By Harry Jaffe
Washington, DC (August 7, 2007)- Don’t believe the weathermen or women when they say it’s about to rain. Sure, some of us got a sprinkle Sunday night. Then we went back to hazy, hot, humid- and very, very dry. Here in the city, our communal crop is trees, and they are suffering.
It’s time to get out our buckets and our hoses, check the neighborhood for newly planted saplings and drench them. Every day, if possible. This is Betsy Cavendish’s approach. She and her neighbors around Pinehurst Circle, along the D.C. and Maryland line, have organized what Cavendish calls “a hardy band of waterers.”
Cavendish is an original member of the PT Cruisers, a group of environmentalists organized by Beth Mullin around the Pinehurst Tributary of Rock Creek. Concerned about the declining health of their little creek – the trash in the water and the vines choking its banks – they organized the Cruisers to act very locally. They pick up the trash and whack back the vines
But how could they stabilize the stream banks and stop erosion?
Enter the Casey Tree Endowment Fund, established by philanthropist Betsy Casey to plant and care for D.C. trees. The Cruisers applied to Casey Trees for a grant to plant trees. Casey approved their request. On April 16, 400 volunteers turned out to plant 70 trees along Alberfoyle Road, Beach Drive, Western Avenue and Pinehurst Circle.
In July, Cavendish and Mullin saw 70 thirsty river birches and redbuds and blackgums and American Hornbeams, not to mention the oaks. Out went the emails and the phone calls. Volunteers hauled buckets and aimed hoses. Cavendish made her “wheeled watering device” available. Judy Moy took a 46-gallon trash barrel to Pinehurst Circle.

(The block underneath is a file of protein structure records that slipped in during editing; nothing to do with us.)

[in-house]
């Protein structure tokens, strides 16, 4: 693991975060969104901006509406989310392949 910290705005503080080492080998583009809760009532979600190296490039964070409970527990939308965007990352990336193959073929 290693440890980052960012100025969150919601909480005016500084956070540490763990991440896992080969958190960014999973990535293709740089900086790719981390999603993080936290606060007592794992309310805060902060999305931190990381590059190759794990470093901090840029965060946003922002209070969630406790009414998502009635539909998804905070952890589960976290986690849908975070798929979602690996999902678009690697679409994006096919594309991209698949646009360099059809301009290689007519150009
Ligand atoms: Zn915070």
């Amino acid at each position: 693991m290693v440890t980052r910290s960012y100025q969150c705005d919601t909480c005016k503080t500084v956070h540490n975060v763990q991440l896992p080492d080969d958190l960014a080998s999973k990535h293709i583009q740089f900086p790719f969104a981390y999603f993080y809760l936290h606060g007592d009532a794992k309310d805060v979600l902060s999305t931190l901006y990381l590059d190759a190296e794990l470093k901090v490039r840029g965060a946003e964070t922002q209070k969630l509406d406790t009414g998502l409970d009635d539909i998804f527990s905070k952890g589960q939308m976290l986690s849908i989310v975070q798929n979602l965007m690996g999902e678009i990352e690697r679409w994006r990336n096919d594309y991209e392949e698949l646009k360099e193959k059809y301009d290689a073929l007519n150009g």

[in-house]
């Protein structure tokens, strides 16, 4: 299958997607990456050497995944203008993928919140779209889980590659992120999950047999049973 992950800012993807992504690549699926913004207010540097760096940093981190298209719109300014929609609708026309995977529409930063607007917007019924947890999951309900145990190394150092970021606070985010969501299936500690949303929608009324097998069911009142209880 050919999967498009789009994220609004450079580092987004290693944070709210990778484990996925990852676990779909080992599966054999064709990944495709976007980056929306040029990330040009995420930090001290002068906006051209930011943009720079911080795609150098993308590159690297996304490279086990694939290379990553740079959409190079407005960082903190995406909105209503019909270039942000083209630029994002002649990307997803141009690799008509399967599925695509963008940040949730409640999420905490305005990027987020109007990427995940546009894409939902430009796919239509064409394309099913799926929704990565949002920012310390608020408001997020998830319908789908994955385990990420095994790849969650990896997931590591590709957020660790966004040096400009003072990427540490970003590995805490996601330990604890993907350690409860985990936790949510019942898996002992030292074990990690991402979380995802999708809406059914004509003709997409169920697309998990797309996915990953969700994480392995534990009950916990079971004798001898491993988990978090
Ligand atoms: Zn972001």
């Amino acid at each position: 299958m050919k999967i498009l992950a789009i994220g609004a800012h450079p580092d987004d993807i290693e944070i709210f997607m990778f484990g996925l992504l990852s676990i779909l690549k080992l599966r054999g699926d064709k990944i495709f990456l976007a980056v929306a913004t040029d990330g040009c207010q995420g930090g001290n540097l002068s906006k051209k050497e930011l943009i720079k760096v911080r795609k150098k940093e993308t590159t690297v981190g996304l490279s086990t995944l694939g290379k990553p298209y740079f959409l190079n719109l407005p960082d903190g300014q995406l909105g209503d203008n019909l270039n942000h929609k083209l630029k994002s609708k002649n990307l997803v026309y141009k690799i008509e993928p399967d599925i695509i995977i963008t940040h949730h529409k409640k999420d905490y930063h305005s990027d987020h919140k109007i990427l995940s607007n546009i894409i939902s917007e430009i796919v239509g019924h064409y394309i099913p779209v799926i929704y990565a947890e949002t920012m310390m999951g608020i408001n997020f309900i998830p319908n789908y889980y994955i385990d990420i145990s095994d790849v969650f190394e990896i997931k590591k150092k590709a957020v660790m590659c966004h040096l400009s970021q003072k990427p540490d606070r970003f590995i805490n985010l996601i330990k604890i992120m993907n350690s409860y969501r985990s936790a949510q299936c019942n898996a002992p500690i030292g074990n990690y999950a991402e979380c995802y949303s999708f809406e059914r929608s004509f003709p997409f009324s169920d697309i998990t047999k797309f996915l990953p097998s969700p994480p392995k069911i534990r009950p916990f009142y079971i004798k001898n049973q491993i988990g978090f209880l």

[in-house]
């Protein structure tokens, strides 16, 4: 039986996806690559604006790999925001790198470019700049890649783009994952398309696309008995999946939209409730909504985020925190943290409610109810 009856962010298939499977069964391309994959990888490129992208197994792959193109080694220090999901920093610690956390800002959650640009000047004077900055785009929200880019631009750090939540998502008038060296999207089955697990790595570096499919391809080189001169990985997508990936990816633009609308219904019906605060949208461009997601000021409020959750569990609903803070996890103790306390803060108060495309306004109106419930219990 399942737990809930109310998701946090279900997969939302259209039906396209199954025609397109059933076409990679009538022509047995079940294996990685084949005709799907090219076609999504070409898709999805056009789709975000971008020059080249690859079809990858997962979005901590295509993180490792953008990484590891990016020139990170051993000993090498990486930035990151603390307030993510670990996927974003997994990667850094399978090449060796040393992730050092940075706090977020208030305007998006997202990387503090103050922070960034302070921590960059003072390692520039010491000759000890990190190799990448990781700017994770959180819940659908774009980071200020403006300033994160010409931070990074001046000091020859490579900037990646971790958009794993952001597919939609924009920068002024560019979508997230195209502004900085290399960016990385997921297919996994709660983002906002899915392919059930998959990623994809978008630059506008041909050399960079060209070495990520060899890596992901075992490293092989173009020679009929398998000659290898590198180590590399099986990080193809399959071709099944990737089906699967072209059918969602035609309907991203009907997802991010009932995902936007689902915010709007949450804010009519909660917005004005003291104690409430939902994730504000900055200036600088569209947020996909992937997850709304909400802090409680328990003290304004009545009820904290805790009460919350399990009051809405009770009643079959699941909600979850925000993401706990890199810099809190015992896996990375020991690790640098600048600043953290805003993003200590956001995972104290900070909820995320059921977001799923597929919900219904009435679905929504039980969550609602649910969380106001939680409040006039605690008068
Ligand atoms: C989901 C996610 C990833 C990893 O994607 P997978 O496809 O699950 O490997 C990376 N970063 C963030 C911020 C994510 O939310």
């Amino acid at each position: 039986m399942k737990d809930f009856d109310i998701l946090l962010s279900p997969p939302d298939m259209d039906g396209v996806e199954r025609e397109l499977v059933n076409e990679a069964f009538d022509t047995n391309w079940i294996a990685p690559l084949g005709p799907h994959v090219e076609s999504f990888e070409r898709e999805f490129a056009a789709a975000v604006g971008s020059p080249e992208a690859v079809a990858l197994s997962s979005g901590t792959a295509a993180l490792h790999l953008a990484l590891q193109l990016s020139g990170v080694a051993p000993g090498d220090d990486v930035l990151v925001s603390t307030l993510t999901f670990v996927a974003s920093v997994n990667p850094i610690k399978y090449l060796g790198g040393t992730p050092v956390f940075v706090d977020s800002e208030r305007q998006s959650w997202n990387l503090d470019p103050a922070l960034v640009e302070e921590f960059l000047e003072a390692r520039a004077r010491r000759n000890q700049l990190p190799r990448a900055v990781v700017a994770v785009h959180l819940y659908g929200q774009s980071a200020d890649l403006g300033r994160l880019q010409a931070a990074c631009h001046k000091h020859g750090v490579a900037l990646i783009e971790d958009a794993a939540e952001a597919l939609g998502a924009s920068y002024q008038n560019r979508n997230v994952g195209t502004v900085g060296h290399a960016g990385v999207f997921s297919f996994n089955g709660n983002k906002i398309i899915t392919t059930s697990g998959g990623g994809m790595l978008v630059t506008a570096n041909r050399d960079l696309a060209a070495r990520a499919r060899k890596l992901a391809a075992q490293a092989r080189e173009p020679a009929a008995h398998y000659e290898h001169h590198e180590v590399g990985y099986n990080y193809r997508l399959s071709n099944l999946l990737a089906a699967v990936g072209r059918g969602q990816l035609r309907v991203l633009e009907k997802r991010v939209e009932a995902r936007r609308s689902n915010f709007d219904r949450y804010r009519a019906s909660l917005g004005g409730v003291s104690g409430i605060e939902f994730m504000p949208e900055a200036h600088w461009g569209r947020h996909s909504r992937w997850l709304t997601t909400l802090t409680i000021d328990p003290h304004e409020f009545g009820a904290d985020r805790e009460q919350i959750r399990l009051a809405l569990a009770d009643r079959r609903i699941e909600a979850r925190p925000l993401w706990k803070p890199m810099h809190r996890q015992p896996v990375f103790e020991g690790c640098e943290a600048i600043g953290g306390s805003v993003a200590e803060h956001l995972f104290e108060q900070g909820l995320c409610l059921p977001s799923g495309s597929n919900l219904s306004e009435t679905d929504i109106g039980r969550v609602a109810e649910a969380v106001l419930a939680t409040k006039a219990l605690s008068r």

“By and large our trees are thriving,” she says.
Not so for the trees planted by the city’s Urban Forestry Administration. The city plants about 4,000 trees a year, but many of them are dying for lack of water. Says Cavendish: “A lot of the trees recently planted by the city are faring much worse than our trees.”
Which is why the Department of Transportation is about to start a campaign – backed by spiffy billboards- to ask residents to water young saplings.
Casey Trees takes a more targeted approach. It partners with elementary schools such as Murch and Janey, or churches such as St. Sophia’s on Massachusetts Avenue or Pennsylvania Avenue Baptist across the Anacostia River, to plant trees. “They are pretty much responsible for watering the trees,” says Milan Davis, manager of Casey’s field operations. “They do a fantastic job. We are out watering every day, too.”
Davis tells me new trees need 40 gallons of water a week. In this summer’s heat and drought, watering trees is a matter of life and death. Adopt one tree. Water it well. Watch it thrive. Feel better about life.